22        This stipulation is important in applications for variation of custody based on relocation of the custodial parent.  All too often, such applications have descended into inquiries into the custodial parent’s reason or motive for moving (see Carter v. Brooks (1990), 30 R.F.L. (3d) 53 (Ont. C.A.); Colley v. Colley (1991), 31 R.F.L. (3d) 281 (Ont. U.F.C.), and J. G.  McLeod, Annotation to Williams v. Williams (1992), 38 R.F.L. (3d) 100, at p. 103).  If the move is considered “necessary”, the decision is considered justified, entitling the parent to retain custody in the new location.  If, on the other hand, it is made for a less noble reason, the custodial parent may be required to choose between losing custody or moving.  The focus thus shifts from the best interests of the child to the conduct of the custodial parent.

23        Under the Divorce Act, the custodial parent’s conduct can be considered only if relevant to his or her ability to act as parent of the child.  Usually, the reasons or motives for moving will not be relevant to the custodial parent’s parenting ability.  Occasionally, however, the motive may reflect adversely on the parent’s perception of the needs of the child or the parent’s judgment about how they may best be fulfilled.  For example, the decision of a custodial parent to move solely to thwart salutary contact between the child and access parent might be argued to show a lack of appreciation for the child’s best interests: see McGowan v. McGowan (1979), 11 R.F.L. (2d) 281 (Ont. H.C.); Wells v. Wells (1984), 38 R.F.L. (2d) 405 (Sask. Q.B.), aff’d (1984), 42 R.F.L. (2d) 166 (Sask. C.A.).  However, absent a connection to parenting ability, the custodial parent’s reason for moving should not enter into the inquiry.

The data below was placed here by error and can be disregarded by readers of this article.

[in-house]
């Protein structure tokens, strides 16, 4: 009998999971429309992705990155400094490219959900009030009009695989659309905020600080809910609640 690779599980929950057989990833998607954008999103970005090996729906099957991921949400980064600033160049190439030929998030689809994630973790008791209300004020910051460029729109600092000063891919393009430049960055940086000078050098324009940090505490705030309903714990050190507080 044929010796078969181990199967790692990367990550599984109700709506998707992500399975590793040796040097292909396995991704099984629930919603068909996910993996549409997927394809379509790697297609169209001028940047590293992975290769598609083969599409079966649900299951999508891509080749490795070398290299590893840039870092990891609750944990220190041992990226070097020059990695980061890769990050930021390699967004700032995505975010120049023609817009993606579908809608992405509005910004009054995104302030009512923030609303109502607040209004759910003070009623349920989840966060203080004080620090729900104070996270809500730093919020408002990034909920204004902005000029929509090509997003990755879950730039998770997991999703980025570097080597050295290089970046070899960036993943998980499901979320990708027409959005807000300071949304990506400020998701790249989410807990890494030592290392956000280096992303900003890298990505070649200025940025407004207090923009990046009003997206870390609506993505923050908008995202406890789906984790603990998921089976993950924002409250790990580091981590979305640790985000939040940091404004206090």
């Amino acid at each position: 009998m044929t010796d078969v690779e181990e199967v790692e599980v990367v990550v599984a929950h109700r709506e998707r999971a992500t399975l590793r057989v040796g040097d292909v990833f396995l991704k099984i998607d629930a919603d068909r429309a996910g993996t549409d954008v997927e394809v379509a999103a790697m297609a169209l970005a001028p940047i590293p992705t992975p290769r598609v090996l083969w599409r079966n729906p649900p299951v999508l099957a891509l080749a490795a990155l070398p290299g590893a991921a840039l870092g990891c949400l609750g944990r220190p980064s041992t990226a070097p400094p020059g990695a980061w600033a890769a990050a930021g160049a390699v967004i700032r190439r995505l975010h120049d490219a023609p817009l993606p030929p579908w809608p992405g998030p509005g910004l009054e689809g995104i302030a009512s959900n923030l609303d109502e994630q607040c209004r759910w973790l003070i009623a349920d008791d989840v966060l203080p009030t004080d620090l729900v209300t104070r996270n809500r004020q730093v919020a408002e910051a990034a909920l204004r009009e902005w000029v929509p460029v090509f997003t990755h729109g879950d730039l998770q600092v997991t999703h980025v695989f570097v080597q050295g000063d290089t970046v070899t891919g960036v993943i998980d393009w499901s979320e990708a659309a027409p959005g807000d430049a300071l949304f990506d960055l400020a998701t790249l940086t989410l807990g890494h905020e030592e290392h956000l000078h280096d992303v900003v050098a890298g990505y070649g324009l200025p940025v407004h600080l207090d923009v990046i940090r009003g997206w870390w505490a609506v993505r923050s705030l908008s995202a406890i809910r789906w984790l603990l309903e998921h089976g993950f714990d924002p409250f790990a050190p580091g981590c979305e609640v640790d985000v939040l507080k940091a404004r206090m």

[40]           Sections 16(10) and 17(9) of the Divorce Act establish a principle of maximum contact with each parent.  With respect to that principle, McLachlin J. said:

[24]      The second factor which Parliament specifically chose to mention in assessing the best interests of the child is maximum contact between the child and both parents.  Both ss. 16(10) and 17(9) of the Act require that “the court shall give effect to the principle that a child of the marriage should have as much contact with each former spouse as is consistent with the best interests of the child”.  The sections go on to say that for this purpose, the court “shall take into consideration the willingness of [the applicant] to facilitate” the child’s contact with the non-custodial parent.  The “maximum contact” principle, as it has been called, is mandatory, but not absolute.  The Act only obliges the judge to respect it to the extent that such contact is consistent with the child’s best interests; if other factors show that it would not be in the child’s best interests, the court can and should restrict contact: Young v. Young, [1993] 4 S.C.R. 3, at pp. 117-18, per McLachlin J.